Why is the US losing scientists while China is attracting global talent?
Published: Apr 11, 2023 08:04 PM
An appointment ceremony of global talent attraction consultants of Zhongshan, South China's Guangdong Province, was held on March 30, 2023. Photo: VCG

An appointment ceremony of global talent attraction consultants of Zhongshan, South China's Guangdong Province, was held on March 30, 2023. Photo: VCG

With China's reopening after COVID-19, we are now seeing a greater opportunity for more people to go to China. Will this position China as the world's leading cosmopolitan innovation center? I suppose only time will tell. But the data, of course, is promising.

Recently, Bert Hofman, director of the East Asia Institute and professor at the Lee Kuan Yew School of Public Policy in Singapore published an interesting tweet with data from the Organization for Economic Cooperation and Development (OECD) Science, Technology and Innovation Outlook 2023 showing that, in the year 2021, China had a net inflow of scientist while the US had a net outflow. 

He says, "The international flow of talent is a good predictor of future capability. E.g. it explains why the U.S. still dominates AI even though China's output of papers is catching up," which means that China is building immense future capability by attracting scientists from all over the world. 

"China saw the largest increase in money and scientists in the past decade. One can debate the quality, but it would be hard to argue that quality went down. So research capabilities have vastly increased," he explained further.

The US had long been a beneficiary of foreign talent from all over the world, in particular, from China, India and the former Soviet Union. These workers sought what they saw as limitless earning potential in the melting pot that is supposedly America.

In fact, given its extensive immigrant makeup - the fact that nearly everyone who inhabits North America is not a native of that land - it has long been said that America is a microcosm of the world. It is, they say, a miniature version of the world and cities like New York City are perfect illustrations of this cosmopolitan America. 

However, many people, including myself, have begun to cast serious doubt over the US as a cosmopolitan hub for innovative talent over the past several years. It's not only because an open racist Donald Trump served as president from 2017 to 2021, but because Washington is adopting a protectionist trade policy that is pushing out foreign competition. And its domestic situation is too unbearable for most sane people in the world.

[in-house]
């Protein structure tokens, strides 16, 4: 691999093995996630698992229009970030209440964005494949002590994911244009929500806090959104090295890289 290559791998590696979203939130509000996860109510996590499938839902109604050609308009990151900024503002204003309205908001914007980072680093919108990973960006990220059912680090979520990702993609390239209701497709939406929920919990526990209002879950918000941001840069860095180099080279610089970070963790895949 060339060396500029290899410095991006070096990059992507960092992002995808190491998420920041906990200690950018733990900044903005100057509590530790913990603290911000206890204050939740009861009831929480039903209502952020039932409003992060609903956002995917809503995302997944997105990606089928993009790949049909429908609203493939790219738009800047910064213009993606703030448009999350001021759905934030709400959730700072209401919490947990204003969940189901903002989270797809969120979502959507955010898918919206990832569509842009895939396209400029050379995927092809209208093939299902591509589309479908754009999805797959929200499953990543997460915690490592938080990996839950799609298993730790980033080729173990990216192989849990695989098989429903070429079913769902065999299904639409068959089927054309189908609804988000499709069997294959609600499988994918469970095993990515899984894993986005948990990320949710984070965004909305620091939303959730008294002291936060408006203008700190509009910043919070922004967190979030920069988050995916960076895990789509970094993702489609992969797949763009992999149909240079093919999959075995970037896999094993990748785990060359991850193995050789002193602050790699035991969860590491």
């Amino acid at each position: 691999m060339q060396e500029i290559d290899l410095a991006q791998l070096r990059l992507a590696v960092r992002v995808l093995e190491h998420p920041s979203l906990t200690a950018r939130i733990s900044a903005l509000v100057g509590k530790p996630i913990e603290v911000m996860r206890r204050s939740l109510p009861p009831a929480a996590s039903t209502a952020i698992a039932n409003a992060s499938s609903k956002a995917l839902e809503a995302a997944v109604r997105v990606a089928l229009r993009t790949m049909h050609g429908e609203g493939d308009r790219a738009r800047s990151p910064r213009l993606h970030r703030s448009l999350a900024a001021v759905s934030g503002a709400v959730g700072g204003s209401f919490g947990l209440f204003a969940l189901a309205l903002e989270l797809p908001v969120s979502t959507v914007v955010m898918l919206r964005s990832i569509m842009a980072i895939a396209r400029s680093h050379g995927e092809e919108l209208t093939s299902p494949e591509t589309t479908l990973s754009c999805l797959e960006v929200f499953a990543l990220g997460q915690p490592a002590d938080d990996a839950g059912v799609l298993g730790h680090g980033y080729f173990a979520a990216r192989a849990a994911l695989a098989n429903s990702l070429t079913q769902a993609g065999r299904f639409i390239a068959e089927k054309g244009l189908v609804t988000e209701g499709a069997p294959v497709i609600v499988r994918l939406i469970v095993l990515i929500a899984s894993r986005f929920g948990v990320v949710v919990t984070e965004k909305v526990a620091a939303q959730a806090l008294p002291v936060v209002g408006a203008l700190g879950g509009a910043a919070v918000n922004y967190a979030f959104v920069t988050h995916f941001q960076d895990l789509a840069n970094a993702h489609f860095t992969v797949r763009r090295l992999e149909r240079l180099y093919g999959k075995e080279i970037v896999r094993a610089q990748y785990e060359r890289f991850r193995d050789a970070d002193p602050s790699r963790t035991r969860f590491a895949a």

Foreigners have to worry about many things. They have to live with the constant fear that they might get gunned down at a large public venue, which is particularly true for minorities and immigrants. In the case of Asian and particularly Chinese people, they could face immense and growing terroristic threats as well as official probes from the Department of Justice like the so-called China Initiative witch hunt. 

And moreover, immigrants are reduced to virtual slaves to their employers in the US. One wrong move to their employer could result in their visas - thus their entire lives - being revoked. That's because most foreigners in high-tech sectors have employer-sponsored visas that mean they're tethered to one employer, often making them targets for labor violations and wage theft without any serious legal recourse. 

To put it plainly, the realities of being a foreign scientist, expert or another high-skilled worker in the US are no longer worth it. The juice is not worth the squeeze. This is leading to a situation where Washington's future technological advantage could be compromised, given the fact that foreign talent is so essential. 

Recent years have seen enrollment at US universities and colleges dip immensely, with only a slight rebound this spring semester in 2023. Commenting on poor figures from the fall of 2021, National Security Advisor Jake Sullivan quoted First Lady Dr. Jill Biden as actually saying that "any country that out-educates the United States will outcompete the United States, and that is a fundamental national security issue." 

Of course, he was talking about China. And referring back to the data presented at the beginning of this column, it is clear why China is attracting global talent. It has to do with relatively high salaries compared to the cost of living, of course, but also mostly, I would bet, with the fact that all of these negative factors I listed about the US do not exist in China.

China is not a wasteland of destitution that lacks opportunity; China is growing at break-neck speed, and with it too is the standard of living of the population. China does not have gun violence endemic, wanton crime, vitriolic poverty or a surplus of white supremacist terrorism.

On the contrary, China is an extraordinarily safe country that has strived for the total eradication of poverty in all forms. While relatively traditional compared to the West, the Chinese people are, on balance, respectful and curious about other cultures. 

The author is a Prague-based American journalist, columnist and political commentator. opinion@globaltimes.com.cn